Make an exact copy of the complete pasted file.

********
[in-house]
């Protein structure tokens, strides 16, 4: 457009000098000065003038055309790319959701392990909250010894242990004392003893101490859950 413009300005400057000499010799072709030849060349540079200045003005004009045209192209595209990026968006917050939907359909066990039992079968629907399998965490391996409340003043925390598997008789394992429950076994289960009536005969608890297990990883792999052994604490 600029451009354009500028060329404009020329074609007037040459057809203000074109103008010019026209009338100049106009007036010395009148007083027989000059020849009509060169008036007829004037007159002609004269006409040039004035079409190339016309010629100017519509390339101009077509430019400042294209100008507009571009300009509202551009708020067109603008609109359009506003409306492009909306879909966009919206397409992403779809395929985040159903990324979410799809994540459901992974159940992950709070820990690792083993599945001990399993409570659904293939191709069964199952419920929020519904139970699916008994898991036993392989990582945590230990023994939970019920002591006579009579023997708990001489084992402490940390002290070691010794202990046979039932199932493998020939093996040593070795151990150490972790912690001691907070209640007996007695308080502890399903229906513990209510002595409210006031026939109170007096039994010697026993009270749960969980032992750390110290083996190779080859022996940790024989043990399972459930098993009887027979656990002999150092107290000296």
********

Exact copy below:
[in-house]
């Protein structure tokens, strides 16, 4: 457009000098000065003038055309790319959701392990909250010894242990004392003893101490859950 413009300005400057000499010799072709030849060349540079200045003005004009045209192209595209990026968006917050939907359909066990039992079968629907399998965490391996409340003043925390598997008789394992429950076994289960009536005969608890297990990883792999052994604490 600029451009354009500028060329404009020329074609007037040459057809203000074109103008010019026209009338100049106009007036010395009148007083027989000059020849009509060169008036007829004037007159002609004269006409040039004035079409190339016309010629100017519509390339101009077509430019400042294209100008507009571009300009509202551009708020067109603008609109359009506003409306492009909306879909966009919206397409992403779809395929985040159903990324979410799809994540459901992974159940992950709070820990690792083993599945001990399993409570659904293939191709069964199952419920929020519904139970699916008994898991036993392989990582945590230990023994939970019920002591006579009579023997708990001489084992402490940390002290070691010794202990046979039932199932493998020939093996040593070795151990150490972790912690001691907070209640007996007695308080502890399903229906513990209510002595409210006031026939109170007096039994010697026993009270749960969980032992750390110290083996190779080859022996940790024989043990399972459930098993009887027979656990002999150092107290000296």